Age crept up on me like a shadow slinking in
from an open window: light at first,
growing larger and larger as the sun grew
riper and redder behind the treetops
beyond my apartment.

Age did not come like a slam in the vein,
though age hid in the news sent to my phone
that Matt, an old friend of mine,
was found dead one morning by his father
with a needle in his arm

Age does not press into you as a piercing
in your ear might, though it does press into you
in the rough bumps of thrusts you cannot fend off.
Age is numb on a mattress that isn’t yours,
immobilized by the fear of hurting

Age did not catch me off guard when bills were due.
Age did not surprise me with a bouquet of flowers
after losing relatives to the slow curtain of mortality,
descending over numbers of lives like stages
now dark and abandoned forever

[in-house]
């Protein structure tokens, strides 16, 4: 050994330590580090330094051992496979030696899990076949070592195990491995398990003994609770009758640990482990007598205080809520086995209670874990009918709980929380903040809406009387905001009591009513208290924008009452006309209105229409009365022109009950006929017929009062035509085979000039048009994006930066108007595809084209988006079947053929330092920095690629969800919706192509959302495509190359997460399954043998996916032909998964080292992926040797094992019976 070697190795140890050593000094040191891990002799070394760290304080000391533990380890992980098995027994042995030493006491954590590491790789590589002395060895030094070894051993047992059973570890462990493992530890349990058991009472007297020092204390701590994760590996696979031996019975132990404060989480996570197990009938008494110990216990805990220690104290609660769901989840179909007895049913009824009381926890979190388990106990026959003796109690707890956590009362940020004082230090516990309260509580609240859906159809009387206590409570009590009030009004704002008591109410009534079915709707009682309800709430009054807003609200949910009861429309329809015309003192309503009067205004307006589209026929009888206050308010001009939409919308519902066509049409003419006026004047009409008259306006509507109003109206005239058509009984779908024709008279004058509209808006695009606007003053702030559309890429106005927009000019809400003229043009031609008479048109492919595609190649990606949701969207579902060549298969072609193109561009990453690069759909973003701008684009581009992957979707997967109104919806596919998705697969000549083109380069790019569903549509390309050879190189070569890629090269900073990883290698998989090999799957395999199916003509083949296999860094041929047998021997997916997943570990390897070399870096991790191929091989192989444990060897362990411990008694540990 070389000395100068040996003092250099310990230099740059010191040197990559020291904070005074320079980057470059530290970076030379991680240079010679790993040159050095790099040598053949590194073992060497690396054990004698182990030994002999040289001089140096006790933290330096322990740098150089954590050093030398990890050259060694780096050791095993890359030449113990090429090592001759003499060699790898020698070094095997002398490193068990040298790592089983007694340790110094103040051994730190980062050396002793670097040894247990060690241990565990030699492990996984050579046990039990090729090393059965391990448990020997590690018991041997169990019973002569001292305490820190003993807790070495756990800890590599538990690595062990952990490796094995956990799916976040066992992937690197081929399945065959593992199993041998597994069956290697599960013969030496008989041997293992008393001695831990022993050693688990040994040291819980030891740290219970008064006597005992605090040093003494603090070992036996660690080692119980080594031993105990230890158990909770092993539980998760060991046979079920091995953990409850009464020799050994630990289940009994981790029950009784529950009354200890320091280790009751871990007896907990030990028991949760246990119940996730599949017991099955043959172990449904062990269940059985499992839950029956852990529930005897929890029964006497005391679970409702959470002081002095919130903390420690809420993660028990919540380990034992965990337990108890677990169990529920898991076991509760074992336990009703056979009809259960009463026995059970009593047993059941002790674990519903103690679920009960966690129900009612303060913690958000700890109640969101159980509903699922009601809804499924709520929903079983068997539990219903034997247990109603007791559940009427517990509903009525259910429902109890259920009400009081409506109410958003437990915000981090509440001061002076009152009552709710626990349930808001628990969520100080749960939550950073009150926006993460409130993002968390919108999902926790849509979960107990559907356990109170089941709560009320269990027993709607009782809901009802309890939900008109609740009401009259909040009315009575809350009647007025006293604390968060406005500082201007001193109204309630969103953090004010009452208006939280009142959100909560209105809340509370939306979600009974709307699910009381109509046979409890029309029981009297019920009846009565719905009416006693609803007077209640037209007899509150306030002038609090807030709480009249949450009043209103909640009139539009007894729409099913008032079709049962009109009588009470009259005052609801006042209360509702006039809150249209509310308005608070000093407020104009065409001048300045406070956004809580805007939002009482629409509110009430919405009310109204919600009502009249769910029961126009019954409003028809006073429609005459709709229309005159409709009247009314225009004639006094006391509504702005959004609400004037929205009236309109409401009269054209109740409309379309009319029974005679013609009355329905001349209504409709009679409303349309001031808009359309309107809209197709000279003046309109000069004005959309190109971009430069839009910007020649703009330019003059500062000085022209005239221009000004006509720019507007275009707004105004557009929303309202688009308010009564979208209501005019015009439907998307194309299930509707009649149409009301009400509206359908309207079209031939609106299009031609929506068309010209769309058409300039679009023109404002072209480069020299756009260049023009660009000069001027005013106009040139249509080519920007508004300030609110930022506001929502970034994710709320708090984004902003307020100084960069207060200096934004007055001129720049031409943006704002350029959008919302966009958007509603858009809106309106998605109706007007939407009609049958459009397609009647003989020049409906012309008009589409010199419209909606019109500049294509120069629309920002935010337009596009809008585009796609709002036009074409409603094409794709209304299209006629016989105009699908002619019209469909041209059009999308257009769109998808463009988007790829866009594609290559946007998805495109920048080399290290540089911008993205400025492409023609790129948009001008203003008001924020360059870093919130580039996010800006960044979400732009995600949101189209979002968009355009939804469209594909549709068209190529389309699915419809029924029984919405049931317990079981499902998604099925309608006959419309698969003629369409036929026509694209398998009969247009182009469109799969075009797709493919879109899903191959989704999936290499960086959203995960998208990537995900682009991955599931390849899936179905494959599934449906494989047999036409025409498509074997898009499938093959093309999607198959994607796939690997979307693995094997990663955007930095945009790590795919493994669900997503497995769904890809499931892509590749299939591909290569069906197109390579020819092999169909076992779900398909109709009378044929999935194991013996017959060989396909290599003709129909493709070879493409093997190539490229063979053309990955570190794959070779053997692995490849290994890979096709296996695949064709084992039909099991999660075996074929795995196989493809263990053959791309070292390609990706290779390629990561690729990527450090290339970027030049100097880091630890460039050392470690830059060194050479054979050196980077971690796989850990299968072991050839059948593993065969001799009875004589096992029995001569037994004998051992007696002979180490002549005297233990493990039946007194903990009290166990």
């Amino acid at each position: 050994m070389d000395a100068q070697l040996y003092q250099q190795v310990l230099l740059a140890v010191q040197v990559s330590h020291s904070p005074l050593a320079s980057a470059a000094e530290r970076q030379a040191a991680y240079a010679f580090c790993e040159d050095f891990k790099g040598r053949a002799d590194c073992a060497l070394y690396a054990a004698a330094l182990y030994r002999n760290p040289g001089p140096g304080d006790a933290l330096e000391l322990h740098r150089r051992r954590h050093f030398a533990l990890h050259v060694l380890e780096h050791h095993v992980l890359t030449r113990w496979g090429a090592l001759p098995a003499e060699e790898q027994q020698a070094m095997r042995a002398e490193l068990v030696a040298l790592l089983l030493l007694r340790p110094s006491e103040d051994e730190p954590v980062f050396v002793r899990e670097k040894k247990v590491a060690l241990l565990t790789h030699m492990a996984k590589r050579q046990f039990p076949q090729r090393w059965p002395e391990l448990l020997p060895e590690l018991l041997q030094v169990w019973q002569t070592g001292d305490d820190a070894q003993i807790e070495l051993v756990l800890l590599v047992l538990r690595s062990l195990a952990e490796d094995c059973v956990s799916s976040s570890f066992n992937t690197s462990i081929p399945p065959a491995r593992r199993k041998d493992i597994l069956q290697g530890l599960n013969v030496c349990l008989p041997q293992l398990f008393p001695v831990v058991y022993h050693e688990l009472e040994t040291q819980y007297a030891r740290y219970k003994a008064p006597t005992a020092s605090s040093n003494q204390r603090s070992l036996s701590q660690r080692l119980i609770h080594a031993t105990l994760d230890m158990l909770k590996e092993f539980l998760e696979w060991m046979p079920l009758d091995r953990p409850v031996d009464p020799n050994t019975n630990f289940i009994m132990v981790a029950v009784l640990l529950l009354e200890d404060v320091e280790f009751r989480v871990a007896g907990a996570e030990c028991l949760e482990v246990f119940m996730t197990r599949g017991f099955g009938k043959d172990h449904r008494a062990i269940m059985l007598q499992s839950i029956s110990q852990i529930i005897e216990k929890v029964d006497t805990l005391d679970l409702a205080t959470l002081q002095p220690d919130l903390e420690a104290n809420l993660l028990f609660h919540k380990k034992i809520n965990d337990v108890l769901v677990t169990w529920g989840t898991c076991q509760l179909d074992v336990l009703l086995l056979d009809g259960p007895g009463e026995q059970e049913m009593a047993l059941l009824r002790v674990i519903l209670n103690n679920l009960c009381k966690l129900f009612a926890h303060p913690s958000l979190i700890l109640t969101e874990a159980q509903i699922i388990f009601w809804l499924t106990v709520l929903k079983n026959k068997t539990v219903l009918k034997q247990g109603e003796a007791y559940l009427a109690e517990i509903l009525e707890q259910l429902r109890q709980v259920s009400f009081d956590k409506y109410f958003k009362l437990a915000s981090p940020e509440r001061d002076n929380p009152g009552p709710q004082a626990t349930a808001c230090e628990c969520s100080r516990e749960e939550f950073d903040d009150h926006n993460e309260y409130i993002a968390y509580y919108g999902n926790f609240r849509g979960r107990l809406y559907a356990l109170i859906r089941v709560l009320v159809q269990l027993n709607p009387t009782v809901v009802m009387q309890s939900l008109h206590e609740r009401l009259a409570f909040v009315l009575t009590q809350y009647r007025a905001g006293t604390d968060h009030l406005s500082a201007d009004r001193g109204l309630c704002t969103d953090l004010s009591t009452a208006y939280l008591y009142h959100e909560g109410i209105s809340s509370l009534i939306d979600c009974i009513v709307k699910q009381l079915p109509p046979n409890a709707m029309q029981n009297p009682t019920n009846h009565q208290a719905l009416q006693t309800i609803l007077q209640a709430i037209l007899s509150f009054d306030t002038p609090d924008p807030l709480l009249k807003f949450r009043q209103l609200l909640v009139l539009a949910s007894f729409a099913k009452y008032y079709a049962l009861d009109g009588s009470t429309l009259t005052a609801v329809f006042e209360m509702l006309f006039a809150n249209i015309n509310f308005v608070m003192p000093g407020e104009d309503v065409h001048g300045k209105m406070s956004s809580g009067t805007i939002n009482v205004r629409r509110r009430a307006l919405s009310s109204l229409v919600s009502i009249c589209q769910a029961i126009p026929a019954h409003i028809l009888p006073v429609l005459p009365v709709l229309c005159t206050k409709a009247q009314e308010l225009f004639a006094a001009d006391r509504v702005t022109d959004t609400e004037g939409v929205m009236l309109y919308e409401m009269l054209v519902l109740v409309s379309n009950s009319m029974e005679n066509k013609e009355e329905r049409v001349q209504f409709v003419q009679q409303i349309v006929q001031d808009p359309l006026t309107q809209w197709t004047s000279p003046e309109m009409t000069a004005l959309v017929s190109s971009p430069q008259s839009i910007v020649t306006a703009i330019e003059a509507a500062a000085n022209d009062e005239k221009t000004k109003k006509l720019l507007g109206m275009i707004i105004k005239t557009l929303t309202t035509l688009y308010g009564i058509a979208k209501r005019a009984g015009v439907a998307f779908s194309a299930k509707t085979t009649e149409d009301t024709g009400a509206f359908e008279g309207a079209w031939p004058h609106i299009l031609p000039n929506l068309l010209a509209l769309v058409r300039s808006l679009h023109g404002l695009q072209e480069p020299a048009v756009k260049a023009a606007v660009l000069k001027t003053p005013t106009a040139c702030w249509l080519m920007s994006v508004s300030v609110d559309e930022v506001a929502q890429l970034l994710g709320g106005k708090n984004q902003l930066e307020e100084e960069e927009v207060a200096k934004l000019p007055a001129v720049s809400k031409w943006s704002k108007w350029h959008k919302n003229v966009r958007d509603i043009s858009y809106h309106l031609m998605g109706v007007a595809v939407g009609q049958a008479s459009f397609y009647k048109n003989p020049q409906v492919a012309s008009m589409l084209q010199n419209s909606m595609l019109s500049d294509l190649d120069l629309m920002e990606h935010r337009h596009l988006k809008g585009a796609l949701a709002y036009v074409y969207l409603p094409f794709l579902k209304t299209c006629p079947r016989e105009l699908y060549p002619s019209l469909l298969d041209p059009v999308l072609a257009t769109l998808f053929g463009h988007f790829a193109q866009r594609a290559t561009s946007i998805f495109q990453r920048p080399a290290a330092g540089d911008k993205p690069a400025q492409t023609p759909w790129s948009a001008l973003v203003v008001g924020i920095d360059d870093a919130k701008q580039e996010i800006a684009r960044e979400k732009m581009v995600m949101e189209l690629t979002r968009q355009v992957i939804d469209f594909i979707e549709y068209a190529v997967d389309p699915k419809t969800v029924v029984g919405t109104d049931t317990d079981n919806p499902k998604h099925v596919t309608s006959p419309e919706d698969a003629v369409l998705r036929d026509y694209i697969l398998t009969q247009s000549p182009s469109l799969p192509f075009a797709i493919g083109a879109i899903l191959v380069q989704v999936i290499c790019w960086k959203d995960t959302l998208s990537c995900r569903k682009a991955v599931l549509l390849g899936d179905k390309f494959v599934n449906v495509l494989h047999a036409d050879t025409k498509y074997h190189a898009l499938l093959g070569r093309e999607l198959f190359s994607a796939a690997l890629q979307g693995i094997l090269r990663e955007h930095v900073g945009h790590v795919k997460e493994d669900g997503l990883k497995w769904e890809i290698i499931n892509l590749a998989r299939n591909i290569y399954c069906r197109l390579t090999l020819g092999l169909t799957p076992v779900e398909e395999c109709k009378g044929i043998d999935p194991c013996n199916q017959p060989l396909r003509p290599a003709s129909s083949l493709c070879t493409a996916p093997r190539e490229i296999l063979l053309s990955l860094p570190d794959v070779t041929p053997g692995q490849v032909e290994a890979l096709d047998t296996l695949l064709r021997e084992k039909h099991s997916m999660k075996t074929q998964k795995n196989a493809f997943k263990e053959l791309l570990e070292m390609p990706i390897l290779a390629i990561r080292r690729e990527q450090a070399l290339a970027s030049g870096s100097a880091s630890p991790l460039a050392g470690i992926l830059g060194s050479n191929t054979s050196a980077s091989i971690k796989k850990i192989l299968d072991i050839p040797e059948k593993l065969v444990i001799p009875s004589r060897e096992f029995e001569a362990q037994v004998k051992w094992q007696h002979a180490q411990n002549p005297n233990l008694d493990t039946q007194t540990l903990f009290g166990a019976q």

Age crept up on me in the voice of someone
three years younger than me. I remember the
acoustics in my voice as I declared how young
and small I felt in the perspective of the world;

afraid of the future, that foggy plain that trails
off to an unseen edge of the world and tips off
into an abyss I couldn’t think hard enough
to plan across

I received a confident reply that shelled me
from my pensive state; a simple reply
that only required five words:
“You’re not a child anymore”


This poem is about: 
My family
My community


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